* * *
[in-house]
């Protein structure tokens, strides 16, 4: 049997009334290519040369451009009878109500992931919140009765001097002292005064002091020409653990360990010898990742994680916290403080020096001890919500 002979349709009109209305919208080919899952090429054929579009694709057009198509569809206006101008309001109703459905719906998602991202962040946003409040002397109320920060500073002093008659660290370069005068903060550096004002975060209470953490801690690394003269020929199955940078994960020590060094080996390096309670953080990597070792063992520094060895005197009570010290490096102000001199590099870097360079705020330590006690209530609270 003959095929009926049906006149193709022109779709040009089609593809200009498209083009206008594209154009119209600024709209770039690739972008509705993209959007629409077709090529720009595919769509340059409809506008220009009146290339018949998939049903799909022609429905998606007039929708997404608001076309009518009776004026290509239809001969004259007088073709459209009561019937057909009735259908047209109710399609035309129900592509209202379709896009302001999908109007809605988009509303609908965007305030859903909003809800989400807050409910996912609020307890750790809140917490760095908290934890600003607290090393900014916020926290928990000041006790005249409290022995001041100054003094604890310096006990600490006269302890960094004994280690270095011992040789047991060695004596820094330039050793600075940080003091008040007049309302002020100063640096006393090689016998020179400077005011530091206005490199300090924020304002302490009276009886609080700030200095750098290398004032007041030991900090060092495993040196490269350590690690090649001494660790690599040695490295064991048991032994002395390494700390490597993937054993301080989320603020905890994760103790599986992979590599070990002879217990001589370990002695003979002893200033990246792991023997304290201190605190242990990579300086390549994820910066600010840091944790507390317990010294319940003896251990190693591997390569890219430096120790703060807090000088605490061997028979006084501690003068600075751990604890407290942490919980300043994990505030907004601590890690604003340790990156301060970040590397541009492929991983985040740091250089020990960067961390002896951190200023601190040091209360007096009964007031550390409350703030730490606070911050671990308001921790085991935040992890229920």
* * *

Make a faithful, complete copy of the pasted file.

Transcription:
[in-house]
């Protein structure tokens, strides 16, 4: 049997009334290519040369451009009878109500992931919140009765001097002292005064002091020409653990360990010898990742994680916290403080020096001890919500 002979349709009109209305919208080919899952090429054929579009694709057009198509569809206006101008309001109703459905719906998602991202962040946003409040002397109320920060500073002093008659660290370069005068903060550096004002975060209470953490801690690394003269020929199955940078994960020590060094080996390096309670953080990597070792063992520094060895005197009570010290490096102000001199590099870097360079705020330590006690209530609270 003959095929009926049906006149193709022109779709040009089609593809200009498209083009206008594209154009119209600024709209770039690739972008509705993209959007629409077709090529720009595919769509340059409809506008220009009146290339018949998939049903799909022609429905998606007039929708997404608001076309009518009776004026290509239809001969004259007088073709459209009561019937057909009735259908047209109710399609035309129900592509209202379709896009302001999908109007809605988009509303609908965007305030859903909003809800989400807050409910996912609020307890750790809140917490760095908290934890600003607290090393900014916020926290928990000041006790005249409290022995001041100054003094604890310096006990600490006269302890960094004994280690270095011992040789047991060695004596820094330039050793600075940080003091008040007049309302002020100063640096006393090689016998020179400077005011530091206005490199300090924020304002302490009276009886609080700030200095750098290398004032007041030991900090060092495993040196490269350590690690090649001494660790690599040695490295064991048991032994002395390494700390490597993937054993301080989320603020905890994760103790599986992979590599070990002879217990001589370990002695003979002893200033990246792991023997304290201190605190242990990579300086390549994820910066600010840091944790507390317990010294319940003896251990190693591997390569890219430096120790703060807090000088605490061997028979006084501690003068600075751990604890407290942490919980300043994990505030907004601590890690604003340790990156301060970040590397541009492929991983985040740091250089020990960067961390002896951190200023601190040091209360007096009964007031550390409350703030730490606070911050671990308001921790085991935040992890229920």